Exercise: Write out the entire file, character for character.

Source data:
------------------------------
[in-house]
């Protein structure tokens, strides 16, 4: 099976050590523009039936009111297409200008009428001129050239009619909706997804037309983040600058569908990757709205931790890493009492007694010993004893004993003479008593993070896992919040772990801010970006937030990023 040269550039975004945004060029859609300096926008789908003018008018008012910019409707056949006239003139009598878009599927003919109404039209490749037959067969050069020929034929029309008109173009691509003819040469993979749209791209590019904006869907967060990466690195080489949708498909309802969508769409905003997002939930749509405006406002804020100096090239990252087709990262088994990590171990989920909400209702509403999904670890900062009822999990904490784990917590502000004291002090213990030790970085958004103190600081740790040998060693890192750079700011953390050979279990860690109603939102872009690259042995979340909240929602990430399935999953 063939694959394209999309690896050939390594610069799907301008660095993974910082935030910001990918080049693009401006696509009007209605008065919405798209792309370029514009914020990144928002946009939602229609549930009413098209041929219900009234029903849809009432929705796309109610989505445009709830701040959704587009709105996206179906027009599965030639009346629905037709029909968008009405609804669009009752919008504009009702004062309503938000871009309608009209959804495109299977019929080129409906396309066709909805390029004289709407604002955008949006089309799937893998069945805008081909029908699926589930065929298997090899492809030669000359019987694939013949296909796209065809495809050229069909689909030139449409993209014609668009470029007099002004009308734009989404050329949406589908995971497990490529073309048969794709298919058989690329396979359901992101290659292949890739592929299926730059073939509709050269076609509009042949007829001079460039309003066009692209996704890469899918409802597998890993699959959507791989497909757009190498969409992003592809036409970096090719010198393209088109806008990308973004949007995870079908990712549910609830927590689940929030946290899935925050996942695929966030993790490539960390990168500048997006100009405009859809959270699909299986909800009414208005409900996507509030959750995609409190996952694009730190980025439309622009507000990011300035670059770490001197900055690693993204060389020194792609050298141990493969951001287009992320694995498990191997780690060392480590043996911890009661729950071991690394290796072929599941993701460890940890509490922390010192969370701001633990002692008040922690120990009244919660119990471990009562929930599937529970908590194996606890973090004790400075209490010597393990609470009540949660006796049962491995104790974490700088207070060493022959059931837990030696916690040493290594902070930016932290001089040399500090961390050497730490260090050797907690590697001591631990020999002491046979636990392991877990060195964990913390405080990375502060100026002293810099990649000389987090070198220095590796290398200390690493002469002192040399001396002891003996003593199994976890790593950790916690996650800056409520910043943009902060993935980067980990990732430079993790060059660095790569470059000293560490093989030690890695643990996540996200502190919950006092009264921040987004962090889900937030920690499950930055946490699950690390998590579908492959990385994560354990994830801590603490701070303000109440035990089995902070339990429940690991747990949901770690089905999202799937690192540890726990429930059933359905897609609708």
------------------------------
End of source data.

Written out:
[in-house]
């Protein structure tokens, strides 16, 4: 099976050590523009039936009111297409200008009428001129050239009619909706997804037309983040600058569908990757709205931790890493009492007694010993004893004993003479008593993070896992919040772990801010970006937030990023 040269550039975004945004060029859609300096926008789908003018008018008012910019409707056949006239003139009598878009599927003919109404039209490749037959067969050069020929034929029309008109173009691509003819040469993979749209791209590019904006869907967060990466690195080489949708498909309802969508769409905003997002939930749509405006406002804020100096090239990252087709990262088994990590171990989920909400209702509403999904670890900062009822999990904490784990917590502000004291002090213990030790970085958004103190600081740790040998060693890192750079700011953390050979279990860690109603939102872009690259042995979340909240929602990430399935999953 063939694959394209999309690896050939390594610069799907301008660095993974910082935030910001990918080049693009401006696509009007209605008065919405798209792309370029514009914020990144928002946009939602229609549930009413098209041929219900009234029903849809009432929705796309109610989505445009709830701040959704587009709105996206179906027009599965030639009346629905037709029909968008009405609804669009009752919008504009009702004062309503938000871009309608009209959804495109299977019929080129409906396309066709909805390029004289709407604002955008949006089309799937893998069945805008081909029908699926589930065929298997090899492809030669000359019987694939013949296909796209065809495809050229069909689909030139449409993209014609668009470029007099002004009308734009989404050329949406589908995971497990490529073309048969794709298919058989690329396979359901992101290659292949890739592929299926730059073939509709050269076609509009042949007829001079460039309003066009692209996704890469899918409802597998890993699959959507791989497909757009190498969409992003592809036409970096090719010198393209088109806008990308973004949007995870079908990712549910609830927590689940929030946290899935925050996942695929966030993790490539960390990168500048997006100009405009859809959270699909299986909800009414208005409900996507509030959750995609409190996952694009730190980025439309622009507000990011300035670059770490001197900055690693993204060389020194792609050298141990493969951001287009992320694995498990191997780690060392480590043996911890009661729950071991690394290796072929599941993701460890940890509490922390010192969370701001633990002692008040922690120990009244919660119990471990009562929930599937529970908590194996606890973090004790400075209490010597393990609470009540949660006796049962491995104790974490700088207070060493022959059931837990030696916690040493290594902070930016932290001089040399500090961390050497730490260090050797907690590697001591631990020999002491046979636990392991877990060195964990913390405080990375502060100026002293810099990649000389987090070198220095590796290398200390690493002469002192040399001396002891003996003593199994976890790593950790916690996650800056409520910043943009902060993935980067980990990732430079993790060059660095790569470059000293560490093989030690890695643990996540996200502190919950006092009264921040987004962090889900937030920690499950930055946490699950690390998590579908492959990385994560354990994830801590603490701070303000109440035990089995902070339990429940690991747990949901770690089905999202799937690192540890726990429930059933359905897609609708």